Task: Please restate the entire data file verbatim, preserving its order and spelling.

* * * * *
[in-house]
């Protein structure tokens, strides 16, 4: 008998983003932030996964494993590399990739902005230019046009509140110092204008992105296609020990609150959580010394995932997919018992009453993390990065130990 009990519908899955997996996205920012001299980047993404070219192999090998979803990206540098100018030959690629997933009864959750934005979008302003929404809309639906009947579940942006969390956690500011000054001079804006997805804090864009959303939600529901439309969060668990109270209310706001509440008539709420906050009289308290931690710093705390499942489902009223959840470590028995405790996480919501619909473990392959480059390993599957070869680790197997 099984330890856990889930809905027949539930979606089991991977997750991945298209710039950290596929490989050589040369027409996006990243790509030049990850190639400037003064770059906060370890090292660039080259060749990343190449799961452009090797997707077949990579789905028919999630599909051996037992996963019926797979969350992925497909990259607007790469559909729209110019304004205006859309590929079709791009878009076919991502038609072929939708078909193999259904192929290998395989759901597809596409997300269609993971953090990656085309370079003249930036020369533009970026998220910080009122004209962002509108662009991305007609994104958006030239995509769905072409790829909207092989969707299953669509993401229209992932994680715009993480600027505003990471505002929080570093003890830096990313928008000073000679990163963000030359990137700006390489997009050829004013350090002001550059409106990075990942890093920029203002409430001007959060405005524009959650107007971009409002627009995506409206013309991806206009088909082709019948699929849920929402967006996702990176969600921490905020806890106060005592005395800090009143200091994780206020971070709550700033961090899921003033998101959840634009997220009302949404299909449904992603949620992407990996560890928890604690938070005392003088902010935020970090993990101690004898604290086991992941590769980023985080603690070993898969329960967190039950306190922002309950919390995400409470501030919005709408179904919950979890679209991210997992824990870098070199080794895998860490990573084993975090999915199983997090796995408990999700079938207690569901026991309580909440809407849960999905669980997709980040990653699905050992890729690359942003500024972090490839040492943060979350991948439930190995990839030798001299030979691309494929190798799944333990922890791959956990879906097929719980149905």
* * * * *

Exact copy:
[in-house]
């Protein structure tokens, strides 16, 4: 008998983003932030996964494993590399990739902005230019046009509140110092204008992105296609020990609150959580010394995932997919018992009453993390990065130990 009990519908899955997996996205920012001299980047993404070219192999090998979803990206540098100018030959690629997933009864959750934005979008302003929404809309639906009947579940942006969390956690500011000054001079804006997805804090864009959303939600529901439309969060668990109270209310706001509440008539709420906050009289308290931690710093705390499942489902009223959840470590028995405790996480919501619909473990392959480059390993599957070869680790197997 099984330890856990889930809905027949539930979606089991991977997750991945298209710039950290596929490989050589040369027409996006990243790509030049990850190639400037003064770059906060370890090292660039080259060749990343190449799961452009090797997707077949990579789905028919999630599909051996037992996963019926797979969350992925497909990259607007790469559909729209110019304004205006859309590929079709791009878009076919991502038609072929939708078909193999259904192929290998395989759901597809596409997300269609993971953090990656085309370079003249930036020369533009970026998220910080009122004209962002509108662009991305007609994104958006030239995509769905072409790829909207092989969707299953669509993401229209992932994680715009993480600027505003990471505002929080570093003890830096990313928008000073000679990163963000030359990137700006390489997009050829004013350090002001550059409106990075990942890093920029203002409430001007959060405005524009959650107007971009409002627009995506409206013309991806206009088909082709019948699929849920929402967006996702990176969600921490905020806890106060005592005395800090009143200091994780206020971070709550700033961090899921003033998101959840634009997220009302949404299909449904992603949620992407990996560890928890604690938070005392003088902010935020970090993990101690004898604290086991992941590769980023985080603690070993898969329960967190039950306190922002309950919390995400409470501030919005709408179904919950979890679209991210997992824990870098070199080794895998860490990573084993975090999915199983997090796995408990999700079938207690569901026991309580909440809407849960999905669980997709980040990653699905050992890729690359942003500024972090490839040492943060979350991948439930190995990839030798001299030979691309494929190798799944333990922890791959956990879906097929719980149905």